Armand Pierre Fernandez, known as Arman (Nice, November 17, 1928 – New York, October 22, 2005) was a French painter and sculptor, and a co-founder of the New Realism (Nouveau Realism), the artistic movement that represents the man through everyday objects (shoes, watches, phones, etc…). He studied at the Ecole des Arts Decoratifs in Nice, where he met Yves Klein, then went to the Ecole du Louvre.
Arman’s first paintings were traditional until the early 50’s, but soon after this period he experimented a detachment and created artworks applying “stamps” or “cachets” on paper. Later, he developed another creation called Allure d’Objet, that consists in prints obtained by the movements of soaked objects.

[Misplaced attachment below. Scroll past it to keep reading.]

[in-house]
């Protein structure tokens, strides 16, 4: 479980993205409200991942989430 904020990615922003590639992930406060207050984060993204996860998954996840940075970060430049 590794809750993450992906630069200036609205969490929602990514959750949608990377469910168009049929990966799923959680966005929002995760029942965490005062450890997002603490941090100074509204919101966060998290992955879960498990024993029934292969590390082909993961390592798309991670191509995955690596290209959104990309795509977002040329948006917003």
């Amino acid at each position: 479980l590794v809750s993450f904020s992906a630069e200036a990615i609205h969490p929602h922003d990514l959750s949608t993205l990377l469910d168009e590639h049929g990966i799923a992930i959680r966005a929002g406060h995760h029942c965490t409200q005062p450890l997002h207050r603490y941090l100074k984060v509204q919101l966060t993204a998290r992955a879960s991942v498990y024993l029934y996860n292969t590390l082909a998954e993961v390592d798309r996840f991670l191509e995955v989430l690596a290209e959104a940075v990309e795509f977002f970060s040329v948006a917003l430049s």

In the early 60’s the artistic style of Arman underwent a change again, putting destroyed objects in his works. Among the leading exponents of New Realism, his particular achievements turn out to be expressive of the gear of consumerism, through the accumulation of identical items placed on the canvas in a geometric way, with order and elegance. This intersection between the canvas and the objects made Arman both a sculptor and a painter. He used to present himself perfectly as “un peintre qui fait de la sculpture” (a painter who does sculpture).